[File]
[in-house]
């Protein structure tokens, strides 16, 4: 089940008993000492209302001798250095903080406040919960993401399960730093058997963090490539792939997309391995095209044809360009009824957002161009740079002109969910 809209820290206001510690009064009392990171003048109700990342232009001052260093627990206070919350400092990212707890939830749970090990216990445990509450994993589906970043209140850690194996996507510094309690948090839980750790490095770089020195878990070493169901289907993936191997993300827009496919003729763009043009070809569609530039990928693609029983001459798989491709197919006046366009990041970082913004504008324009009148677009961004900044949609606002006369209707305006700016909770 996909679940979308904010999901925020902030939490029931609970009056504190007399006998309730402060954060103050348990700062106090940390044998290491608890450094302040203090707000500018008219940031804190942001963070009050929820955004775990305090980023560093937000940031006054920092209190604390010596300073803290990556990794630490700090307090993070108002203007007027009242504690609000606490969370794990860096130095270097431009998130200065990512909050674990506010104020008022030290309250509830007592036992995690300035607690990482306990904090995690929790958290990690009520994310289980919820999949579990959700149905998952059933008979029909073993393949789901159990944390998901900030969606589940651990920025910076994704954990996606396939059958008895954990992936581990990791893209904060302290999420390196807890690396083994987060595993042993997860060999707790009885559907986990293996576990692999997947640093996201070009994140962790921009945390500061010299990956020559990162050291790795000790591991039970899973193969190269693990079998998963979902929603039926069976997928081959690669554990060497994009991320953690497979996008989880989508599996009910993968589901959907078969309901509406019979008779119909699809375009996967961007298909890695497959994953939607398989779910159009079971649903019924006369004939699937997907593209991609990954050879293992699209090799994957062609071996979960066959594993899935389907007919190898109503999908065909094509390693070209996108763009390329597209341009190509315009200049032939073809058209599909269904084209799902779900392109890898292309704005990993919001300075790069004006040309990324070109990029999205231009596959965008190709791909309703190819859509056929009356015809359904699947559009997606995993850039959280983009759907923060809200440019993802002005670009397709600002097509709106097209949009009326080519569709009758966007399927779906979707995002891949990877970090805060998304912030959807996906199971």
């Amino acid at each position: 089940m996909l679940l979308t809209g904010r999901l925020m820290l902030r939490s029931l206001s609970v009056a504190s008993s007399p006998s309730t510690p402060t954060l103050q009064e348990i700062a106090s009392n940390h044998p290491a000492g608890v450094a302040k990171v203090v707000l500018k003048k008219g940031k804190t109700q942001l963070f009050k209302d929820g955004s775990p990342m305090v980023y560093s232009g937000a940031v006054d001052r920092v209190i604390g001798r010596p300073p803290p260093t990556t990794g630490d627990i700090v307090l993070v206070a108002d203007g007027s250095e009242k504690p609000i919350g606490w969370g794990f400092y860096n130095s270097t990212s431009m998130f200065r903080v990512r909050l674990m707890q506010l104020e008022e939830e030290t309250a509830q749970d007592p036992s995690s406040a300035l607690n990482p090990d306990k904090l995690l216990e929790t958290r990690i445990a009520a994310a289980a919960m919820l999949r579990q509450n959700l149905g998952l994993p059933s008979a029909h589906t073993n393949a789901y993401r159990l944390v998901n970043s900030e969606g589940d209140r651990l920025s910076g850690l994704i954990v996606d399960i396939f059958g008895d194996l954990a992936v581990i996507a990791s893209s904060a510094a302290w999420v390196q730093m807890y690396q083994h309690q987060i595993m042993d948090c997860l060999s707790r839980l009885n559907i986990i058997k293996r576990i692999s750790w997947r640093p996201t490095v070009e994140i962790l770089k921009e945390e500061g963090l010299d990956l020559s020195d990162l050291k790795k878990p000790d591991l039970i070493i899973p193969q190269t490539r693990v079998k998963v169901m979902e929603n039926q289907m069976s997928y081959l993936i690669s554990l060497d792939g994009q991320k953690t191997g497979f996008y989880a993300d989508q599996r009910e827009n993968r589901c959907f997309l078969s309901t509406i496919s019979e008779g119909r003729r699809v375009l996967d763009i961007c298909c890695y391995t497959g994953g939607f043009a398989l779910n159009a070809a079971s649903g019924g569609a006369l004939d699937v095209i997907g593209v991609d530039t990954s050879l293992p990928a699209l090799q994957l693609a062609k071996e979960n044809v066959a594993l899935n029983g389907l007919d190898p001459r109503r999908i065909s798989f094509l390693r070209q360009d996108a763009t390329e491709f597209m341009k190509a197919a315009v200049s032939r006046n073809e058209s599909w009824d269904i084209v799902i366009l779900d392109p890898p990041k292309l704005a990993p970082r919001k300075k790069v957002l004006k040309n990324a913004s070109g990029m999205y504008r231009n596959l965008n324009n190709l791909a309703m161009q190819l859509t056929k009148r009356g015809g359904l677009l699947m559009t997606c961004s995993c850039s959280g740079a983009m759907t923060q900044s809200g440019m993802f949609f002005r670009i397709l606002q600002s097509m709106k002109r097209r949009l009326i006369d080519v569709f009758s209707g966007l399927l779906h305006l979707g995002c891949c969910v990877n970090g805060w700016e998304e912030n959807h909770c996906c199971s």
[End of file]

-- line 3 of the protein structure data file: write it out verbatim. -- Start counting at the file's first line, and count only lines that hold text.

């Amino acid at each position: 089940m996909l679940l979308t809209g904010r999901l925020m820290l902030r939490s029931l206001s609970v009056a504190s008993s007399p006998s309730t510690p402060t954060l103050q009064e348990i700062a106090s009392n940390h044998p290491a000492g608890v450094a302040k990171v203090v707000l500018k003048k008219g940031k804190t109700q942001l963070f009050k209302d929820g955004s775990p990342m305090v980023y560093s232009g937000a940031v006054d001052r920092v209190i604390g001798r010596p300073p803290p260093t990556t990794g630490d627990i700090v307090l993070v206070a108002d203007g007027s250095e009242k504690p609000i919350g606490w969370g794990f400092y860096n130095s270097t990212s431009m998130f200065r903080v990512r909050l674990m707890q506010l104020e008022e939830e030290t309250a509830q749970d007592p036992s995690s406040a300035l607690n990482p090990d306990k904090l995690l216990e929790t958290r990690i445990a009520a994310a289980a919960m919820l999949r579990q509450n959700l149905g998952l994993p059933s008979a029909h589906t073993n393949a789901y993401r159990l944390v998901n970043s900030e969606g589940d209140r651990l920025s910076g850690l994704i954990v996606d399960i396939f059958g008895d194996l954990a992936v581990i996507a990791s893209s904060a510094a302290w999420v390196q730093m807890y690396q083994h309690q987060i595993m042993d948090c997860l060999s707790r839980l009885n559907i986990i058997k293996r576990i692999s750790w997947r640093p996201t490095v070009e994140i962790l770089k921009e945390e500061g963090l010299d990956l020559s020195d990162l050291k790795k878990p000790d591991l039970i070493i899973p193969q190269t490539r693990v079998k998963v169901m979902e929603n039926q289907m069976s997928y081959l993936i690669s554990l060497d792939g994009q991320k953690t191997g497979f996008y989880a993300d989508q599996r009910e827009n993968r589901c959907f997309l078969s309901t509406i496919s019979e008779g119909r003729r699809v375009l996967d763009i961007c298909c890695y391995t497959g994953g939607f043009a398989l779910n159009a070809a079971s649903g019924g569609a006369l004939d699937v095209i997907g593209v991609d530039t990954s050879l293992p990928a699209l090799q994957l693609a062609k071996e979960n044809v066959a594993l899935n029983g389907l007919d190898p001459r109503r999908i065909s798989f094509l390693r070209q360009d996108a763009t390329e491709f597209m341009k190509a197919a315009v200049s032939r006046n073809e058209s599909w009824d269904i084209v799902i366009l779900d392109p890898p990041k292309l704005a990993p970082r919001k300075k790069v957002l004006k040309n990324a913004s070109g990029m999205y504008r231009n596959l965008n324009n190709l791909a309703m161009q190819l859509t056929k009148r009356g015809g359904l677009l699947m559009t997606c961004s995993c850039s959280g740079a983009m759907t923060q900044s809200g440019m993802f949609f002005r670009i397709l606002q600002s097509m709106k002109r097209r949009l009326i006369d080519v569709f009758s209707g966007l399927l779906h305006l979707g995002c891949c969910v990877n970090g805060w700016e998304e912030n959807h909770c996906c199971s």